We are not one of those councils facing a section 114 notice. Of course we are disappointed with the government settlement and the need to raise Council Tax, but we understand the impact of the Pandemic and Russia’s illegal war in Ukraine on public finances. That is why it is so important for councils like Epping Forest District to be able to stand financially on their own.
That also means we can’t stand still. Earlier decisions such as the reduction in office space, remote working for employees, and development of assets such as the Conder Building have protected our most valued front-line services for residents. But we need to keep moving.
Interest on the capital receipt is in the same range as the savings needed to balance the budget for 2024/25. It could be used to put tough decisions off. However, there is inherent and significant risk associated with deviating from proposed savings. Removing the savings proposals from next year’s budget would fail to address the long-term funding gap. Carried forward, it would compounded savings targets for future years, making the choices the Council would face later on more difficult.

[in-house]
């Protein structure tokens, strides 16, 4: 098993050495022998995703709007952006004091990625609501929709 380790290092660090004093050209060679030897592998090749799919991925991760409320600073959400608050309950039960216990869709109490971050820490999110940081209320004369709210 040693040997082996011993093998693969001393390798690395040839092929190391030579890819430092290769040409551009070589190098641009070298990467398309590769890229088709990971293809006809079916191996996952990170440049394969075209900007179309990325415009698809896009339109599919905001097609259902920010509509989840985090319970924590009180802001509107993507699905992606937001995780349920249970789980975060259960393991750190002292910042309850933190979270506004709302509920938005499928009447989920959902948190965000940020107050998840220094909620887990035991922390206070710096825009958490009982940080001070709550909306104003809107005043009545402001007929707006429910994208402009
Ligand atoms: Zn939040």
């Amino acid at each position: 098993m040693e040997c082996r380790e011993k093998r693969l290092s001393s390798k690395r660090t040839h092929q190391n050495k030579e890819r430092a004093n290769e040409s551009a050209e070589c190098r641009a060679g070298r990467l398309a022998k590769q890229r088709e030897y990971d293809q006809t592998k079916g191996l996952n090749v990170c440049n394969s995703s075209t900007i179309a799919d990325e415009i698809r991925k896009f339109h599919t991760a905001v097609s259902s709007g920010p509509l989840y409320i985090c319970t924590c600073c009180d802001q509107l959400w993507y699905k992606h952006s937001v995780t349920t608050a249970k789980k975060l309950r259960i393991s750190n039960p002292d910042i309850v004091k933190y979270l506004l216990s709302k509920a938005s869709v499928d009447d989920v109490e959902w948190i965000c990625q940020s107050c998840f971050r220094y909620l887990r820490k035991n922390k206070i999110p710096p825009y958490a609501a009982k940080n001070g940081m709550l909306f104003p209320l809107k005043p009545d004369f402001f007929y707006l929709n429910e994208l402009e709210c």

It is because we have always looked far ahead, that we are in a strong position now. Google’s investment in North Weald should not deflect us from that principle. Our strategy is clear. We must not be tempted by short-term gains. We will continue to plan with prudence and care for the long-term.
The Council is developing a programme of transformative reviews, collectively titled ‘Fit for the Future’. This involves reducing the Council’s cost of operation through shared working, reviewing assets and generating income, whilst maintaining and improving the services residents value most. Interest from the latest capital receipts can help to achieve a ‘softer landing’ as the Council evolves over the next 2 years.
Councillor Philip added:
The budget process is not yet over. We will now be taking the feedback from Overview and Scrutiny members, alongside further analysis of the latest capital receipts before something approaching the final draft comes to Cabinet on 5 February. From there, the final budget will be set at Full Council on 20 February.